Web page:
My article “Where Museums Go to Shop for Rare Works of Art” appears in Smithsonian magazine. Here’s the lede:
Over the centuries, the Dutch city of Maastricht, which juts out like a finger along the Netherlands’ southeastern border with Brussels, has hosted several invaders. The Spanish took over in the late 16th century; the prince of Orange conquered the city just north of half a century later; and then it belonged to the French on-and-off through the end of the 18th century. More recently, the Nazis took the city in 1940, only to cede it four years later.
For 10 days each year, a different sort of foreign contingency descends on the city. These invaders are wealthy–several land in private jets at Maastricht’s airport–and they depart with spoils. But unlike previous antagonists, these visitors pay for their loot. They’re high-profile shoppers, who attend The European Fine Art Fair (TEFAF), which traces its roots to 1975 and just concluded this year’s festivities.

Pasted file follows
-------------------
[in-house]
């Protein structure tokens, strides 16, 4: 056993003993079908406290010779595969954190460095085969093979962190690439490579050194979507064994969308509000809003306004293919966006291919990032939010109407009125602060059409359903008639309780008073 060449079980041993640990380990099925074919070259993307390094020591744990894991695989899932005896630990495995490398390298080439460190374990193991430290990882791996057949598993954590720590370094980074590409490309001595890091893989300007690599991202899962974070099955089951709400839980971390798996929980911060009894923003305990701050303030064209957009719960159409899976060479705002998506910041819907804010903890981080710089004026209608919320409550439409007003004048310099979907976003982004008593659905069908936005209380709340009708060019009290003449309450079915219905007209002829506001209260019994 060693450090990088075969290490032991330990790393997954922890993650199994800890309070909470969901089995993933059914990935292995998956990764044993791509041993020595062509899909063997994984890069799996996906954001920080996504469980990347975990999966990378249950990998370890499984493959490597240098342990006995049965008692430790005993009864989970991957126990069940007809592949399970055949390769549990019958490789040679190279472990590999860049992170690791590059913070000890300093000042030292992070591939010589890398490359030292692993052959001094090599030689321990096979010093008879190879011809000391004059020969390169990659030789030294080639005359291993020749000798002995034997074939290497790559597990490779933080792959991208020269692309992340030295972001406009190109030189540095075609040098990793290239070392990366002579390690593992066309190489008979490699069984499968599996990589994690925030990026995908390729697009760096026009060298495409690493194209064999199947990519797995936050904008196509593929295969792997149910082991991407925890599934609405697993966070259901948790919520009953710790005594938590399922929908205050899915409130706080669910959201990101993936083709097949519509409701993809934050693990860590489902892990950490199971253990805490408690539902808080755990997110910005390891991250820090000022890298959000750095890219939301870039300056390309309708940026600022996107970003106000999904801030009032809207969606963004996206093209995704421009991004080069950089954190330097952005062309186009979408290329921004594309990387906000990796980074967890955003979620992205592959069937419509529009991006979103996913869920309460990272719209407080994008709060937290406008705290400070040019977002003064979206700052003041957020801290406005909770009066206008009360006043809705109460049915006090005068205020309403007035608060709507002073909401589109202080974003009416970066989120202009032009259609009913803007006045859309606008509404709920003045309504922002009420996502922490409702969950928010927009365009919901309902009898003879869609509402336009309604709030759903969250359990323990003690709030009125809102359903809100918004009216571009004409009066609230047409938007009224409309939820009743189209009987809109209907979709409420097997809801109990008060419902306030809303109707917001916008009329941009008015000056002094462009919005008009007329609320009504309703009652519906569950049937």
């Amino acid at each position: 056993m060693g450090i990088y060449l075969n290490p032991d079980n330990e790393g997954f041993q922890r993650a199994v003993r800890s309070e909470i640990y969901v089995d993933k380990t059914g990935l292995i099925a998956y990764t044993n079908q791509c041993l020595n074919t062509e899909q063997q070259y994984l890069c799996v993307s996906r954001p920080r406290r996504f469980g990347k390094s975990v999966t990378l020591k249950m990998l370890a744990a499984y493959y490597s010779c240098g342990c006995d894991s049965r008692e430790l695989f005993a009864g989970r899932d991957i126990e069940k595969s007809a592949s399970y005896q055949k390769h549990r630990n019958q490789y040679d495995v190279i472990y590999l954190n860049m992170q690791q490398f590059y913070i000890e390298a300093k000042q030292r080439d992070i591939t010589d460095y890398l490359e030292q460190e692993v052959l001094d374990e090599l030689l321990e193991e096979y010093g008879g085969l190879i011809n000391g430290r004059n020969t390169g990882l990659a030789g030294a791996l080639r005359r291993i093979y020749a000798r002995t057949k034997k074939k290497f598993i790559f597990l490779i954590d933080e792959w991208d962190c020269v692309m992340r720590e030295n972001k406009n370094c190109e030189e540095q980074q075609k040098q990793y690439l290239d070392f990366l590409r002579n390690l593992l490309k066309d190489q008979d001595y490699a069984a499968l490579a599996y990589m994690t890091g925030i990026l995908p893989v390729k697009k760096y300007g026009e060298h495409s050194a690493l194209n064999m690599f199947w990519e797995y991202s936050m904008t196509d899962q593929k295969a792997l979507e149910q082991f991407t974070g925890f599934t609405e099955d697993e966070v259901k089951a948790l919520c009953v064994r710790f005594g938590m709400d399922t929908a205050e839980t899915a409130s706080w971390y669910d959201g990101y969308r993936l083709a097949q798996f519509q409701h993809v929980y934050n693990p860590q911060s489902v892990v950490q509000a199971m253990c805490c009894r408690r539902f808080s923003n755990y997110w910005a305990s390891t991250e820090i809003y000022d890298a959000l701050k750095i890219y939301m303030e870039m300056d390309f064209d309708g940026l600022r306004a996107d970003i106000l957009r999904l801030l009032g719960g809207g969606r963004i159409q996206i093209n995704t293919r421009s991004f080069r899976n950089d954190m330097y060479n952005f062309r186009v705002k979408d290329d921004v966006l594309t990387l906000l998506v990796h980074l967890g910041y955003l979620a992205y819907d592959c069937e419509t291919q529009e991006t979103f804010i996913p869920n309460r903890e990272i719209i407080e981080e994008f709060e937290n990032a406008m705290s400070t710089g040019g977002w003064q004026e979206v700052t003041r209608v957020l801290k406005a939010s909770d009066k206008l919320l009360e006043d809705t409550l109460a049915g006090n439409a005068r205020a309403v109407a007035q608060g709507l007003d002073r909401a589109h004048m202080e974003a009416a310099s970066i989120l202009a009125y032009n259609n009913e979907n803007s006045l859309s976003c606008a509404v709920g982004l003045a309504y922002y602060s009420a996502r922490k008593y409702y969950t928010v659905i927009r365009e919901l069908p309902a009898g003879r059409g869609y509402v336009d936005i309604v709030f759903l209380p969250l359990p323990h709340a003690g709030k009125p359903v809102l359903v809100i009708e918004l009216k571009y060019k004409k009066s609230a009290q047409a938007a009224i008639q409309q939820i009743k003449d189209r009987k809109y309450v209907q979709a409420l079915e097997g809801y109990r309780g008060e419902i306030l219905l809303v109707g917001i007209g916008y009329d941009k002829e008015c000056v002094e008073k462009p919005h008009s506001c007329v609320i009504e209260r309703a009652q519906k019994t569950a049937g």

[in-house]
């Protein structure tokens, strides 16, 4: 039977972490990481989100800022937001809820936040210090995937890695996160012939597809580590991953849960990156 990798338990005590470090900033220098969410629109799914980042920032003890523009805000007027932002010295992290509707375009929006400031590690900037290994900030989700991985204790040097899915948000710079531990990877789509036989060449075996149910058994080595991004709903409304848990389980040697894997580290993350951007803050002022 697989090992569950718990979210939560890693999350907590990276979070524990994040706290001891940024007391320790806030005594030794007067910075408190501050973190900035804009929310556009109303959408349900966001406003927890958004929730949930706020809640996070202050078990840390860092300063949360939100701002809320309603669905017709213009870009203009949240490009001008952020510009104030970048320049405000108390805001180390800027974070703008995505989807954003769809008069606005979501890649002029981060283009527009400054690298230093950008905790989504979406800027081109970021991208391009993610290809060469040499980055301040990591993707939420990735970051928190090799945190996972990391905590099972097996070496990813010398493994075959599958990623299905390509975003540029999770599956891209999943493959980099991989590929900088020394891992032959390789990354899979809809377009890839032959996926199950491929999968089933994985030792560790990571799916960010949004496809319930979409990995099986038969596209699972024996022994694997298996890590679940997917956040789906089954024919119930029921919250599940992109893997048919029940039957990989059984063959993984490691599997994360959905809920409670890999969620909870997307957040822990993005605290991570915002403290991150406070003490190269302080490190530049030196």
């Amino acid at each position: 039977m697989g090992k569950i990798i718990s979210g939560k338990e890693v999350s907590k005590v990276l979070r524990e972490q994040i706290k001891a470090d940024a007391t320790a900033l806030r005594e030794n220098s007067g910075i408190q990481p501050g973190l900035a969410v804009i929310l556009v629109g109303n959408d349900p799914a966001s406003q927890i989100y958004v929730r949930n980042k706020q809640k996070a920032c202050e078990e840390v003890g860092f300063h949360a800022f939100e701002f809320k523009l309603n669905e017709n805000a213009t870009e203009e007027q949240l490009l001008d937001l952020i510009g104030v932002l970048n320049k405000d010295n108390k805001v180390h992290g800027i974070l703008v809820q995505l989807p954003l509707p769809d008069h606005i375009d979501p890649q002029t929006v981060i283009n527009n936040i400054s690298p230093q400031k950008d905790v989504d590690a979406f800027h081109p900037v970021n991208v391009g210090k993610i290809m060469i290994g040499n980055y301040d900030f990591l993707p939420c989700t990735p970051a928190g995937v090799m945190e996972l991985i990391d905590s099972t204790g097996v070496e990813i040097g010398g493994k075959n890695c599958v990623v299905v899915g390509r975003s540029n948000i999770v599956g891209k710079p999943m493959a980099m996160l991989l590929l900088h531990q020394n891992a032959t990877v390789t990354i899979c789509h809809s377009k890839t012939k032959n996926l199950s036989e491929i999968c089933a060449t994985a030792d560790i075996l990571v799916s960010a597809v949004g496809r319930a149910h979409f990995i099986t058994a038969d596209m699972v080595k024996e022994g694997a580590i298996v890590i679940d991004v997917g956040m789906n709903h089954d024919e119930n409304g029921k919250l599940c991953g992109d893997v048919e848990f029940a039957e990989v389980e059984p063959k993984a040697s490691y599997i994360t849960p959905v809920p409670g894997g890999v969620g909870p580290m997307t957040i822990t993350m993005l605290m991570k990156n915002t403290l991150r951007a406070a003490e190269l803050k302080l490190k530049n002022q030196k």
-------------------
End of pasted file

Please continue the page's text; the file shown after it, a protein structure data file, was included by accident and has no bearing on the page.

TEFAF, a fair that is open to the public and costs €40 to visit, is essentially “a museum in which you can buy the objects,” says Mark Roglan, director of the Meadows Museum at Southern Methodist University in Dallas, who has bought about a dozen works in the eight years he’s been coming to the fair. “Everything is negotiable.”